- the Chinese, figuring that resources are more important than history, take exception

And we end up with a rapprochement between China and India. This is a bad thing???

The CNAS report that appeared so alluring to the Obama team when it was crafting its Afghan policy made no secret of the costs, timetable and scope associated with the operation, as well as the dubious odds for success. In addition, that report contained one enormous caveat: unless the US could compel Pakistan's cooperation in, not only ceasing active support for the Afghan Taliban, but in eradicating that group's safehavens in Pakistan as well, the mission would fail.

Given that it was fairly obvious that Pakistan would be unlikely to withhold all aid to the Afghan Taliban, let alone wipe out their sanctuaries in Pakistan, the CNAS plan seemed like a non-starter, destined to fail by its own criteria. And yet it is unclear whether the Obama team came to the same conclusion.

The Obama team was in great need of a plan that would simply kill time with endless U.S. deployments while appearing on the surface to be a "plan". So as not to upset the Pentagon powers-that-be (and the big big slice of the U.S. electorate sensitive to any sign of "weakness") with any actual change.

CNAS met that need from early on.

No other advice needed, wanted, or sought out even for appearance's sake. This crowd, like so many others in their position, thinks they know everything worth knowing.

So as not to upset the Pentagon powers-that-be

What is it that the Pentagon powers-that-be wanted with an extended occupation of Afghanistan? What do/did they get out of it? Serious questions.

(godless communists must be at least as bad as the US, after all)

Yeah, see the USSR's occupation and the birth of the Taliban (at least, when its core got fighting experience).

What is it that the Pentagon powers-that-be wanted with an extended occupation of Afghanistan? What do/did they get out of it? Serious questions.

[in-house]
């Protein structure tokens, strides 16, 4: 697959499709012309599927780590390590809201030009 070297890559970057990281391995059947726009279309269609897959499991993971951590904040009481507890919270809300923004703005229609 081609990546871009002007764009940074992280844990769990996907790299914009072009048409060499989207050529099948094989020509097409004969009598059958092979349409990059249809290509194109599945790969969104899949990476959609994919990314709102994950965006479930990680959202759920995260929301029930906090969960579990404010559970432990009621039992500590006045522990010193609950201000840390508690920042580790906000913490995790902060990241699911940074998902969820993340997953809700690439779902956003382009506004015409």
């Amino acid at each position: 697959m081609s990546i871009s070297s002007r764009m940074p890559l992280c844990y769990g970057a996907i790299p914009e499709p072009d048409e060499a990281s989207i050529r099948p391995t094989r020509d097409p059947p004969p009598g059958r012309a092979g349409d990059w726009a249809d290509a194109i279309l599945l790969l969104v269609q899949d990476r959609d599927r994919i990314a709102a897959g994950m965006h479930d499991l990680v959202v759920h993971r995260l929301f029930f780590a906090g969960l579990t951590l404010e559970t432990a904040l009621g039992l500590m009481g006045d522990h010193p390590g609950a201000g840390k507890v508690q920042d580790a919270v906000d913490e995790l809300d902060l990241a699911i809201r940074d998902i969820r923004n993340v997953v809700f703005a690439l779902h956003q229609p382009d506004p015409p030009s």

More money, justified budgets, more lucre for arms makers who are future employers, a testing ground to hone skills, a way to feel relevant.

Bottom line: the Pentagon as an institution likes to be engaged in something, somewhere. The more the merrier, as long as it doesn't break the back of the military.

Ugh: What is it that the Pentagon powers-that-be ... get out of it?

Ask any 8 year old boy in the middle of playing with his toy soldiers if he wants to pack them away so he can come to the table and eat his vegetables.

Then there's the ongoing ability to channel money to particular contractors in exchange for hiring you after you quit your government job.

But I think it's mostly about the toy soldiers.

Eric: Bottom line: the Pentagon as an institution likes to be engaged in something, somewhere. The more the merrier, as long as it doesn't break the back of the military.

Well, what would do the latter, where they got to the point that they couldn't get people to join the military anymore? And they didn't seem to be engaged in much (hot war, at least) post-Vietnam and pre-Iraq War I. I guess the USSR gave the excuse to keep upping the budget, and pre-9/11 they were itching for China as a replacement (and to which they are now returning, it seems).

It's all very depressing, but it just seems that specifically pressing to keep up the Afghanistan, uh, thing, with the Obama administration was not necessarily critical to keep the money flowing, what with Iraq going on, Iran, AL QAEDA (BOO!), etc.

And I would note that all your stated reasons seem to consider the cost in soldiers lives secondary in the eyes of the brass (not yours, of course).

Generals and majors always seem so unhappy unless they got a war.